Finally catching up with David Folkenflik’s NPR piece yesterday about Columbia J-school’s efforts to help news companies update:
And then there’s the BBC Media Show about pay walls and collaborative hyperlocal and more; listen here.
Warning: You’ll hear me on both.
Though it seems natural that online advertising would slow during a down economy, we’re seeing signs that it will never reach the lucrative stature that the print industry has known for years. Blogads CEO Henry Copeland told me a few months ago that when it comes to highly-trafficked blogs, there’s too much supply and not enough demand. The ease of entry not only for publishing, but for entering the ad market as well — Adsense, affiliate links, etc. — has created an overabundance for cheap advertising, dividing it up into millions of $5 morsels that do very little for individual bloggers and take away advertising dollars from the bigger players.
This is not to say that content is worthless, but that people are having to find alternate ways of monetizing their sites. Bloggasm, for me, is a loss leader to sell my digital PR services, and we’re finding that more and more bloggers are using their blogs to make connections within their fields, leading to more lucrative jobs and contracts.
This creates a dilemma for many mainstream journalists, however, because of the ethics concerns that would arise if they used their content to promote paying gigs. We saw this with the Washington Post salons a few weeks ago. But still, journalists like Chris Anderson and Malcolm Gladwell have turned their celebrity journalism status into well-paying speaking gigs, and likely many lower level journalists have enjoyed at least some prosperity from the connections they’ve made through their journalism. But though this may solve a problem for the journalist, what does it do for the news organization?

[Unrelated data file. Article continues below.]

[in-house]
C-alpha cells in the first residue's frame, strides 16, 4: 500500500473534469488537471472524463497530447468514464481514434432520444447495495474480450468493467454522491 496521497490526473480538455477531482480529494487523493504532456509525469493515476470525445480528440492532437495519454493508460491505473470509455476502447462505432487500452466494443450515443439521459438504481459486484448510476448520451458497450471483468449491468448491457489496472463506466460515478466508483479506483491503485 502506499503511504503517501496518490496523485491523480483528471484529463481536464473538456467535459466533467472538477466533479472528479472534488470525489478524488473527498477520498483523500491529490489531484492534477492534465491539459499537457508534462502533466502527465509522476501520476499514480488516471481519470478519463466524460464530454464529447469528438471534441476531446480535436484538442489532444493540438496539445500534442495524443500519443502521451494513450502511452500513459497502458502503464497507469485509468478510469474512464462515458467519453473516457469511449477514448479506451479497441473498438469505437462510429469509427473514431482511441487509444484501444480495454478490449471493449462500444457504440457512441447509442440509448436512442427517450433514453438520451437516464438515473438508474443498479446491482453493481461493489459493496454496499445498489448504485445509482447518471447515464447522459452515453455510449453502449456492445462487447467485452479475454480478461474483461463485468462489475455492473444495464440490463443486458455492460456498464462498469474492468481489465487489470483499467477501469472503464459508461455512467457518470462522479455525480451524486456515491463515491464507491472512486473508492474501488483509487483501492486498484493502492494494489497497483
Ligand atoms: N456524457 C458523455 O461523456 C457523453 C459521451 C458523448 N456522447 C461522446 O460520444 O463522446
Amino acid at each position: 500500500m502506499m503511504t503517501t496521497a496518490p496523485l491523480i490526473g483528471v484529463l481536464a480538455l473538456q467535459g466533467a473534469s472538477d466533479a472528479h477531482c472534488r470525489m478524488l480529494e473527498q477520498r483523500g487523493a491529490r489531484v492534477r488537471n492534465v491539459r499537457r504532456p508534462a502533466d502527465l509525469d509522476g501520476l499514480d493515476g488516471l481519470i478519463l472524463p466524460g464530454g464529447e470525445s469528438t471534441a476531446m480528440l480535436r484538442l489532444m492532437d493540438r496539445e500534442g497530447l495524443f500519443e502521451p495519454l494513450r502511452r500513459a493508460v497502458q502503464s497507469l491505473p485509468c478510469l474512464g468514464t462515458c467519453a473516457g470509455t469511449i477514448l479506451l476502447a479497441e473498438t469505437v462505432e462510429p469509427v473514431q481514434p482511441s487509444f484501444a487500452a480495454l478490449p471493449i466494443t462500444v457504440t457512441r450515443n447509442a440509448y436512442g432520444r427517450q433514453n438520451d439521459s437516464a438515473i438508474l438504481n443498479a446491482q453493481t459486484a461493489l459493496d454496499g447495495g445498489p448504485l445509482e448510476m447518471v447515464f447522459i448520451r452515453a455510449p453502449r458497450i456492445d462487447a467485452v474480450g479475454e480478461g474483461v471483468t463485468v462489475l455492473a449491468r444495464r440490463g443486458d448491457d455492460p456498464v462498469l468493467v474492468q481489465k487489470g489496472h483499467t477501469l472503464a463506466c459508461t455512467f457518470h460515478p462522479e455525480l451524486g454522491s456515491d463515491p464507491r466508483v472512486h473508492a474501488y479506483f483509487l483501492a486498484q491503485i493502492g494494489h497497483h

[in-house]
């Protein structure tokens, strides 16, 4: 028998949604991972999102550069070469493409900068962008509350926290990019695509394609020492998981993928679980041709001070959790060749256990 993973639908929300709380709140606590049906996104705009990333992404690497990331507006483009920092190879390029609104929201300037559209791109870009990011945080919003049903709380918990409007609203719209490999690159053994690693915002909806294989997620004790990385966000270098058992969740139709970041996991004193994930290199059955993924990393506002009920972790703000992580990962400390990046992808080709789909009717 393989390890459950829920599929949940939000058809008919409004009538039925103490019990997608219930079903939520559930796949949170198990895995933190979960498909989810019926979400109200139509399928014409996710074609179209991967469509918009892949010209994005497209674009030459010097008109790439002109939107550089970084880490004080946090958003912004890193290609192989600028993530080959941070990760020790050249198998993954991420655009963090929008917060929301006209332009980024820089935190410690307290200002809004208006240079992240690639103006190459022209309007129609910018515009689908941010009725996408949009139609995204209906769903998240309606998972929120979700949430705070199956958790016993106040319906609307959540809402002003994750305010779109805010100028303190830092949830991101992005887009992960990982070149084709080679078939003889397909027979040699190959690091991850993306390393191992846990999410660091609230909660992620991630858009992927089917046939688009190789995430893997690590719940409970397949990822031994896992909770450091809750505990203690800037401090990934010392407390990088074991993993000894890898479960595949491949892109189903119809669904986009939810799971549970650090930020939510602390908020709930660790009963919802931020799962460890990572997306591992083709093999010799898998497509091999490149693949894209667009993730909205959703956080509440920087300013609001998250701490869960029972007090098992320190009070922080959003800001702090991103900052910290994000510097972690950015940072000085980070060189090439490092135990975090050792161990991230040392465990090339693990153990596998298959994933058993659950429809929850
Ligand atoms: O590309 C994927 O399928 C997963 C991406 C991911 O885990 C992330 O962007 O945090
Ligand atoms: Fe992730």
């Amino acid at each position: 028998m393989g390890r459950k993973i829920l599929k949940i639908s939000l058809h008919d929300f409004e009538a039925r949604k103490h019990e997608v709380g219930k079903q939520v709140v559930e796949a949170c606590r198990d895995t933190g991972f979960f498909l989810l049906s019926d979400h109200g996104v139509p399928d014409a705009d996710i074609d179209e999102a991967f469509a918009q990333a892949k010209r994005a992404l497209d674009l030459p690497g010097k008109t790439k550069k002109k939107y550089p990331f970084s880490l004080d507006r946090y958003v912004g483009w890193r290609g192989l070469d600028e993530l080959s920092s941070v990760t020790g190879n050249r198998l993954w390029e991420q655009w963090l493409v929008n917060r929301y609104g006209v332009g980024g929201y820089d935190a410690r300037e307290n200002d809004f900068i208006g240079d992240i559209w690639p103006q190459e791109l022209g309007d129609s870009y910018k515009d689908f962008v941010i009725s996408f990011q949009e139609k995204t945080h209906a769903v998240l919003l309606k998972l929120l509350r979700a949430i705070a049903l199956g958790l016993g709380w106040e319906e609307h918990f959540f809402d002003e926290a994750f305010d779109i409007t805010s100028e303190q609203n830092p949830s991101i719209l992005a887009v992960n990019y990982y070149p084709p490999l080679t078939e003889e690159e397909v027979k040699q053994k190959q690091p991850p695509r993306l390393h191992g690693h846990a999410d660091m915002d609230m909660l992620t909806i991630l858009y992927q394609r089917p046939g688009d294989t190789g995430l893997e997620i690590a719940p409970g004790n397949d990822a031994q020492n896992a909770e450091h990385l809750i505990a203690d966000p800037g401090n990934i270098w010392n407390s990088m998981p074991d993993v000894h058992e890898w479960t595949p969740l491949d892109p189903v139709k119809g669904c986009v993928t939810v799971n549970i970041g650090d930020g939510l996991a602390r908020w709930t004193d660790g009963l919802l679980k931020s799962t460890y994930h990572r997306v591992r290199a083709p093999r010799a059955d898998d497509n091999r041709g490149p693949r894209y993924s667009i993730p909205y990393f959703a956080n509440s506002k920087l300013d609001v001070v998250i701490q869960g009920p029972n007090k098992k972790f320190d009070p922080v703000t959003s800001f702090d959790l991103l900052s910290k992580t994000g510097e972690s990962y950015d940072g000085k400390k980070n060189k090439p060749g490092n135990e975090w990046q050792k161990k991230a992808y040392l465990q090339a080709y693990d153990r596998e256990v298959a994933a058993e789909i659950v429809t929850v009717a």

For them, it’s simply a matter of clawing for smaller and smaller sums in advertising dollars.
Usually the argument for a newspaper placing up a paywall centers on the idea that users will value the content enough to pay for its online distribution. But when an Arkansas newspaper placed a pay wall up on its own site, it didn’t necessarily care that the wall didn’t produce much revenue:
The economic argument in favor of online paid content is not necessarily in the revenue it can generate on its own, Walter Hussman said Thursday afternoon, but it is in the way paid content can help keep a newspaper’s print circulation up. …
…Hussman said the paid content online generates just one-tenth of 1 percent (0.1 percent) of the newspaper’s total revenue. But the newspaper has been very successful in keeping print circulation up in part because the newspaper is not giving all its content away for free. The Democrat-Gazette’s daily circulation is up 3,000 to more than 176,000 over the past 10 years, while other newspapers in the Southeast are down (some significantly). Sunday circulation for the Democrat-Gazette is down just 1 percent in 10 years.
Journalists are news companies’ most valuable assets.
That’s what Mike Arrington asserts, and I think he’s right (disregard the “failing old media” rhetoric):
And earlier today I got a glimpse at what AOL is up to – they are hiring all the journalists being fired and laid off by the newspapers and magazines. And they now have a news room 1,500 journalists and editors strong. Amazingly, failing old media is throwing away their most valuable assets. And AOL is eagerly picking those assets up for a song. Before anyone knows it, AOL may be the most powerful news outlet in the world.